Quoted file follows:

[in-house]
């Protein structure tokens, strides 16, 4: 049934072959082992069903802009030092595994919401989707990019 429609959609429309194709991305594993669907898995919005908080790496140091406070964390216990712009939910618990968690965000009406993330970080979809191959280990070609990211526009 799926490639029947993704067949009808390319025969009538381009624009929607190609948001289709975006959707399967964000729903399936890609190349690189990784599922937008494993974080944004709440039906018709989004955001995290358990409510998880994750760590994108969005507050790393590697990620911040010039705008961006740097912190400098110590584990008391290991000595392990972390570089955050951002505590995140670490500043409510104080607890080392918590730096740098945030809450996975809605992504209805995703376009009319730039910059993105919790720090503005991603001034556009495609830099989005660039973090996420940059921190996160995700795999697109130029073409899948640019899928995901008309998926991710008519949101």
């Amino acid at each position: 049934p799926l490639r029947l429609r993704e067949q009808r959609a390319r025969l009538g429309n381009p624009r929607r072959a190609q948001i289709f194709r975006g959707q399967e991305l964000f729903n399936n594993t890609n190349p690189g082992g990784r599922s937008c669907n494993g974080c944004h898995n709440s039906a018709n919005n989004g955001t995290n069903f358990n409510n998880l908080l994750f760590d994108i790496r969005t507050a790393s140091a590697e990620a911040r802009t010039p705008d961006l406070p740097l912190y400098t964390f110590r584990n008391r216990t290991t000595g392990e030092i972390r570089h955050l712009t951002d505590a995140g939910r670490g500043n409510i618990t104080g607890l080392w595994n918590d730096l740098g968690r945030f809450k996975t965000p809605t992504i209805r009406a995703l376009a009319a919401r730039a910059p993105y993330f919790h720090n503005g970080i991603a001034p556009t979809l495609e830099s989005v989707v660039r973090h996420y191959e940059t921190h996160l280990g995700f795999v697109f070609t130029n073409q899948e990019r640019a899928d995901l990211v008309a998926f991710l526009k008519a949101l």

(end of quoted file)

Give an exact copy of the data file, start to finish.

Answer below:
[in-house]
């Protein structure tokens, strides 16, 4: 049934072959082992069903802009030092595994919401989707990019 429609959609429309194709991305594993669907898995919005908080790496140091406070964390216990712009939910618990968690965000009406993330970080979809191959280990070609990211526009 799926490639029947993704067949009808390319025969009538381009624009929607190609948001289709975006959707399967964000729903399936890609190349690189990784599922937008494993974080944004709440039906018709989004955001995290358990409510998880994750760590994108969005507050790393590697990620911040010039705008961006740097912190400098110590584990008391290991000595392990972390570089955050951002505590995140670490500043409510104080607890080392918590730096740098945030809450996975809605992504209805995703376009009319730039910059993105919790720090503005991603001034556009495609830099989005660039973090996420940059921190996160995700795999697109130029073409899948640019899928995901008309998926991710008519949101």
């Amino acid at each position: 049934p799926l490639r029947l429609r993704e067949q009808r959609a390319r025969l009538g429309n381009p624009r929607r072959a190609q948001i289709f194709r975006g959707q399967e991305l964000f729903n399936n594993t890609n190349p690189g082992g990784r599922s937008c669907n494993g974080c944004h898995n709440s039906a018709n919005n989004g955001t995290n069903f358990n409510n998880l908080l994750f760590d994108i790496r969005t507050a790393s140091a590697e990620a911040r802009t010039p705008d961006l406070p740097l912190y400098t964390f110590r584990n008391r216990t290991t000595g392990e030092i972390r570089h955050l712009t951002d505590a995140g939910r670490g500043n409510i618990t104080g607890l080392w595994n918590d730096l740098g968690r945030f809450k996975t965000p809605t992504i209805r009406a995703l376009a009319a919401r730039a910059p993105y993330f919790h720090n503005g970080i991603a001034p556009t979809l495609e830099s989005v989707v660039r973090h996420y191959e940059t921190h996160l280990g995700f795999v697109f070609t130029n073409q899948e990019r640019a899928d995901l990211v008309a998926f991710l526009k008519a949101l």